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Thanks for posting some reading on this topic. Keeping my own horses, I definitely use horse manure in my own garden. And, not so long ago, I found myself in this very debate.

While the hay farmer I get my hay from does spray his fields, everyone else in driving distance does as well. I don't think there's any easy way to get around that problem. But, in the past few years, vets have modified their opinions on worming schedules. The over-the-counter wormers (that a decade ago we all used diligently every 6 weeks per the instructions on the package and general blessing of our vet) are now not-so-shockingly pretty much ineffective. Instead, nowadays, we are told to not administer without having a test done by the vet confirming worms are present. I'm not keen on having the vet out for every little thing so I am inclined to worm in the spring and fall as preventative, and then just keep an eye out.

Comment by Renee Colby Tue Jul 16 08:39:58 2013

This has been a real concern for me and my farm. I would love to use horse manure for my compost but cannot find a reliable source that knows for sure the quality of their hay. I have met a farmer who was almost put out of business by tainted manure. I also just last week met a nurseryman who lost a lot of stock using herbicide treated compost he bought to make his potting mix, and that came from a company with organic in its name.

I haven't tried this but I met a guy who uses horse manure from the same source to feed his worms (he is a red wiggler supplier). He says every time he gets a load he will take a bit and mix it with water for a while, then use that water on a plant to see what happens. Seems like this makes sense.

Comment by eric Tue Jul 16 12:11:15 2013

Horse manure does make excellent soil amendment and can transform even sandy loam into fertile humus in no time.

Anna's right about not worrying about residual chemicals in the manure if you're not trying to jump thru the artificial govt hoops.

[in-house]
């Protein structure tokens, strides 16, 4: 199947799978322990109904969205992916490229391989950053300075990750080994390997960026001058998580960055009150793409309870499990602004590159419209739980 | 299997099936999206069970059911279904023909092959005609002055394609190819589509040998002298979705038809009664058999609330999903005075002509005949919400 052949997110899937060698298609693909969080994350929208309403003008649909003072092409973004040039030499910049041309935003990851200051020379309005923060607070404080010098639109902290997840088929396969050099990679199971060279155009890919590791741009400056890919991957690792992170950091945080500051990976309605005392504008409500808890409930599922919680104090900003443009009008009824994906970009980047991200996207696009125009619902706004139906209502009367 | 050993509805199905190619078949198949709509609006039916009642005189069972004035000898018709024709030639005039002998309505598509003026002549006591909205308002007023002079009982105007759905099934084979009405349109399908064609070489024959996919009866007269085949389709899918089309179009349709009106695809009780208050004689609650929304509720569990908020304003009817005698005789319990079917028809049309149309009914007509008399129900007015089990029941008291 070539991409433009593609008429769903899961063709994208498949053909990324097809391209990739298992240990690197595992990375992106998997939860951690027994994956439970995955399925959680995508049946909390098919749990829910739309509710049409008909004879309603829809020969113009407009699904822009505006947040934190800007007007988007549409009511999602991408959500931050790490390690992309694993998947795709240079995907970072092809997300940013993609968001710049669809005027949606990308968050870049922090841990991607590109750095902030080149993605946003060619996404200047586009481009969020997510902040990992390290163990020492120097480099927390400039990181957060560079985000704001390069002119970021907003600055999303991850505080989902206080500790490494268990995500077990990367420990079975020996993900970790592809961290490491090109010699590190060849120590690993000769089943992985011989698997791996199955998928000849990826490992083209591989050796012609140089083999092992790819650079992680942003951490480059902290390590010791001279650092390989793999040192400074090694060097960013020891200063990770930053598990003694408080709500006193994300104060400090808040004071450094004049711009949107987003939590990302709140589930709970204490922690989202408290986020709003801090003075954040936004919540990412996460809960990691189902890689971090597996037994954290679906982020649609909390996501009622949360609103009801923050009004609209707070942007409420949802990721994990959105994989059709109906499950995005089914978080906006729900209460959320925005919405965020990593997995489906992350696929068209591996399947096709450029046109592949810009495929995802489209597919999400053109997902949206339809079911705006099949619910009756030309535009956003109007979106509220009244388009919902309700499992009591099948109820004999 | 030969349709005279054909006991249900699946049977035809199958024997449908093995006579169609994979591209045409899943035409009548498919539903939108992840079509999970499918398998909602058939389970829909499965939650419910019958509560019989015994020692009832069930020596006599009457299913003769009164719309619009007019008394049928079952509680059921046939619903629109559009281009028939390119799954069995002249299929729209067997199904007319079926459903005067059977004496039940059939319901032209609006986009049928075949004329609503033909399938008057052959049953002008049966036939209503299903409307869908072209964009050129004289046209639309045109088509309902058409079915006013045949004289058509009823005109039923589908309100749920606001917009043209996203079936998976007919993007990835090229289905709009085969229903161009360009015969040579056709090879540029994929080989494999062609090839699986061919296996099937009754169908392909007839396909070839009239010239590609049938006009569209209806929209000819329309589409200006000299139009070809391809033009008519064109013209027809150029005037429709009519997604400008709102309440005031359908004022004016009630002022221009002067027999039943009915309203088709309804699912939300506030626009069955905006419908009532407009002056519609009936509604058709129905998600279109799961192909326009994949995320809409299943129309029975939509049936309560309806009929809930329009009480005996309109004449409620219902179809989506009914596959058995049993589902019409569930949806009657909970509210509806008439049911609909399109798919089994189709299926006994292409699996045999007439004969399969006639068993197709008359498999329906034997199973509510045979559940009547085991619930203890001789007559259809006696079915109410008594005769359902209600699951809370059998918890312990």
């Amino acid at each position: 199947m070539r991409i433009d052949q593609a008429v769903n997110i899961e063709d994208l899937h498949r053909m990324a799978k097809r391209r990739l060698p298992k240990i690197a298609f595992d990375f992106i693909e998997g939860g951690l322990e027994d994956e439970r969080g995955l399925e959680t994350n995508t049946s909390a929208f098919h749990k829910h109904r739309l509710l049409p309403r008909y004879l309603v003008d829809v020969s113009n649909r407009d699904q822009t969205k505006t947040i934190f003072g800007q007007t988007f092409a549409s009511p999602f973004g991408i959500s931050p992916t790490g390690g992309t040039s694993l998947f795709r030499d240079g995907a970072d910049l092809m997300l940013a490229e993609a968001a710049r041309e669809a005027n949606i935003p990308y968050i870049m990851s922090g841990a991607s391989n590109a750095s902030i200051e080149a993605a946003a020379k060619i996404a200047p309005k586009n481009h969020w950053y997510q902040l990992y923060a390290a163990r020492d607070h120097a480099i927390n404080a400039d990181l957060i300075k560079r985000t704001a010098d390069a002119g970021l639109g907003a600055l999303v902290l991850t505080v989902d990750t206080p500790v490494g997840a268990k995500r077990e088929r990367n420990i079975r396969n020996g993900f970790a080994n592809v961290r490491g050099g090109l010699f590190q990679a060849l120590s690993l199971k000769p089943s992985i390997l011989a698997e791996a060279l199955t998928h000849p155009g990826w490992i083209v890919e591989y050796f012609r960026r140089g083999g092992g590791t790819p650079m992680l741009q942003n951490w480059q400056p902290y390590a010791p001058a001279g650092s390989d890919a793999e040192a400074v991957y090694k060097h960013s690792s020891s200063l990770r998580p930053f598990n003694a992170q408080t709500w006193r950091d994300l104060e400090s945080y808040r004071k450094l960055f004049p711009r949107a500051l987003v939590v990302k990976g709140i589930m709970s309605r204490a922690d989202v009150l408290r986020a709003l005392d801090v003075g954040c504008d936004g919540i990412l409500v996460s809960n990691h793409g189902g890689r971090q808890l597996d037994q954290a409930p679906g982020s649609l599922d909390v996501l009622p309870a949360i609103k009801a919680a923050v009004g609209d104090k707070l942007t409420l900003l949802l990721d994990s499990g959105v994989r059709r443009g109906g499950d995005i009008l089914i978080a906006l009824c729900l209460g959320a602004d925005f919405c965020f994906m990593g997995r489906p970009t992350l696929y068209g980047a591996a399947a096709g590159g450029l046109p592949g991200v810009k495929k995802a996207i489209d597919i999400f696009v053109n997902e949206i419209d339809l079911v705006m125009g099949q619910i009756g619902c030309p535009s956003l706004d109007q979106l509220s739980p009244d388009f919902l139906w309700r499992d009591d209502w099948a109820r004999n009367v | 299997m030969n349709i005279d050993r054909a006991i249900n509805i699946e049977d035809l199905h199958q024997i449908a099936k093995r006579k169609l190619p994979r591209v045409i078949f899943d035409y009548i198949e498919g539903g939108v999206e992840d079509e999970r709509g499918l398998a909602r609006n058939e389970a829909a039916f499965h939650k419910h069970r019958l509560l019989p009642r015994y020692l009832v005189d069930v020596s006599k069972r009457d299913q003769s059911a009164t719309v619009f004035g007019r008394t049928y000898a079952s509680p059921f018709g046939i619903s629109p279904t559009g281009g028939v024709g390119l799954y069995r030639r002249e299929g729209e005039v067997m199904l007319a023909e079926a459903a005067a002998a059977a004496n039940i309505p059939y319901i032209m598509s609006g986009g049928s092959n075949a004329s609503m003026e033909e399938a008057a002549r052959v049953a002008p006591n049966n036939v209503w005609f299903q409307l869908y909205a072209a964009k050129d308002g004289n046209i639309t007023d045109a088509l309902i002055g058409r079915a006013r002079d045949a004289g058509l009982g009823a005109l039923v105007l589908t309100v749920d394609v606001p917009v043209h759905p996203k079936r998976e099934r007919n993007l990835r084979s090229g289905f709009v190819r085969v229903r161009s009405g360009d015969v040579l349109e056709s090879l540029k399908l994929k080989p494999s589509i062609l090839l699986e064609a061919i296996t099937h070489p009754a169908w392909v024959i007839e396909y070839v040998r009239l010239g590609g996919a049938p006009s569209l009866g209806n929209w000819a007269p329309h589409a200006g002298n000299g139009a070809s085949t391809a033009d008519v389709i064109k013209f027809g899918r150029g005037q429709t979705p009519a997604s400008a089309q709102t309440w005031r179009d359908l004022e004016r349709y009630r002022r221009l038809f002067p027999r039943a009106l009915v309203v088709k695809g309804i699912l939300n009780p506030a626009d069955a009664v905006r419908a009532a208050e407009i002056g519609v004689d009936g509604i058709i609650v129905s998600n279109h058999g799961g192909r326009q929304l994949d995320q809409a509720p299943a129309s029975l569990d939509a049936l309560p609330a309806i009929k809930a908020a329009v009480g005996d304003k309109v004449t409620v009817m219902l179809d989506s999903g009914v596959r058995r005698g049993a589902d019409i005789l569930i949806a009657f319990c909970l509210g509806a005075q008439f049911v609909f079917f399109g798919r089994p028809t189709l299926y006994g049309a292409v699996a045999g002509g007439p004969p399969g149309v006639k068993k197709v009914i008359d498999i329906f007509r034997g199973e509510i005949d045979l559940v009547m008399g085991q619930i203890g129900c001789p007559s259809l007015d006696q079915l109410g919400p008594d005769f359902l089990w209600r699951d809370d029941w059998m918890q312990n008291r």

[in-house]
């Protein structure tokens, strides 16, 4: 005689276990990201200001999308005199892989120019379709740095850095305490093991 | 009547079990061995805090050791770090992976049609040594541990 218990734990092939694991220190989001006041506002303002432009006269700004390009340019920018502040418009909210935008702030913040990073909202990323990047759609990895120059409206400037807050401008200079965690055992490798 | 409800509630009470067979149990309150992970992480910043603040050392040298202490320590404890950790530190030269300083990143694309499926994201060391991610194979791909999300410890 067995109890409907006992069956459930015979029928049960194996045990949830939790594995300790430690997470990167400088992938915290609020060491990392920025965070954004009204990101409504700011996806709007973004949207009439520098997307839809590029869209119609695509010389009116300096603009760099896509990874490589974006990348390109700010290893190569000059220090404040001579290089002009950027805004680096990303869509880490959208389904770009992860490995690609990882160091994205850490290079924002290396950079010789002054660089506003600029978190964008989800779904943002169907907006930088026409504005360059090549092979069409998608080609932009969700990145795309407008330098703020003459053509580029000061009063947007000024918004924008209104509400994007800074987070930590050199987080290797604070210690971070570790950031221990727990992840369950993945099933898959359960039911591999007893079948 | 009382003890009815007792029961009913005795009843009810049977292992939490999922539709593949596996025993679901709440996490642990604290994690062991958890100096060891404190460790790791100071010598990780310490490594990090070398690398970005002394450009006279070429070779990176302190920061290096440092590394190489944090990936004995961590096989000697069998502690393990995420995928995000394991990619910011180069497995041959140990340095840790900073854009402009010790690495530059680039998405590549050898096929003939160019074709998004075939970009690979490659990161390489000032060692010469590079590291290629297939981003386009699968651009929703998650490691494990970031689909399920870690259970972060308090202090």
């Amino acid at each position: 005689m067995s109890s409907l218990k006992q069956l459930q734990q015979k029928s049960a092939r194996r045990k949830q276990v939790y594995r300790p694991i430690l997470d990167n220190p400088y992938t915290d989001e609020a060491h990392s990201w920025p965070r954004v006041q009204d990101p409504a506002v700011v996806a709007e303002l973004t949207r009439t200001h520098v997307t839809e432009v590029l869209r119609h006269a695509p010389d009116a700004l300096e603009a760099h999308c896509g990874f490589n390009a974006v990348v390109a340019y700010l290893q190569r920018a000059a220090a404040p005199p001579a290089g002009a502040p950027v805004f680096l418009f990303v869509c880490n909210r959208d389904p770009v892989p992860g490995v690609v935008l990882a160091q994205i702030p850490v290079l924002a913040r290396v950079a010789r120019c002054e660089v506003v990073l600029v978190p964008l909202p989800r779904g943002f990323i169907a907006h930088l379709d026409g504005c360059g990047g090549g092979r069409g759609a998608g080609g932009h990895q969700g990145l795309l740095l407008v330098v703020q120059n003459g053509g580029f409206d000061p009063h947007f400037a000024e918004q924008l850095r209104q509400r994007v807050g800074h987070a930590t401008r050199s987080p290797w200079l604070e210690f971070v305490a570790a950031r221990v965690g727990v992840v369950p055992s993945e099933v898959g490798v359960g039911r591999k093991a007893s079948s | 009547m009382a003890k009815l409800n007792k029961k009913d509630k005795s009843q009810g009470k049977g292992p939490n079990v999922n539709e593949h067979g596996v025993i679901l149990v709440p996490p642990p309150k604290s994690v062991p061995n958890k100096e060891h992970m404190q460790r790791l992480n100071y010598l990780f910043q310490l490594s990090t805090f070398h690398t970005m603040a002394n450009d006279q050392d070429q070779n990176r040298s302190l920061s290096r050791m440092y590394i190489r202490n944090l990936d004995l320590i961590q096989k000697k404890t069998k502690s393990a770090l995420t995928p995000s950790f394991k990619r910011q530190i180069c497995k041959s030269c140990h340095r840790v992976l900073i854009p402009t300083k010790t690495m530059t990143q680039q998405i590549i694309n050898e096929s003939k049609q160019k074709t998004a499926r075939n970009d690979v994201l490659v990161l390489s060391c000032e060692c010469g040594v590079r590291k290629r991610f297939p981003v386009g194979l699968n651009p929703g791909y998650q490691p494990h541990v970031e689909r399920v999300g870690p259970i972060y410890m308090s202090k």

Horse wormers are just not a problem: they are not absorbed from the gut if ingested. They don't harm plant life. The horse is given a few gms of chemical and it is then diluted in 50 - 100 lb of manure for the next day or two and spread hapharzardly over acres of pasture, usually only two times year.

Herbicides used on the pasture are used because they do not effect the animals eating the grass/hay. They won't hurt us either. Those long acting ones can make it into the manure in concentrations large enough to hurt vegetation. Avoid them, obviously.

Comment by doc Tue Jul 16 15:36:20 2013

While I am not a purist about organic labels, I have been burned on the manure front. We went to a friend's to use their well composted horse manure for the garden. We mixed a lot of it into the soil and the next spring planted tomatoes. The plants showed signs of clopyralid toxicity. The beds that had manure in them were not able to be planted with nightshades, legumes or the spinach family (brassicaes, cucurbits and alliums did fine though). It has taken 4 seasons to get those beds to a point where they can be used.

Now, before applying new manure to beds we do a bio-assay (instructions on the web, basically growing peas in the new manure mixed with soil) and a question is what kind of hay is the animal fed. If it is alfalfa, then clopyralid is not likely to be a problem (it would kill the alfalfa). If the animal eats oats, then there is a higher likelihood that it could be contaminated. Some stables also use lime to reduce flies, changing the pH. I think what it comes down to, as with anything, is try to know your source.

Comment by Tisha Wed Jul 17 14:18:29 2013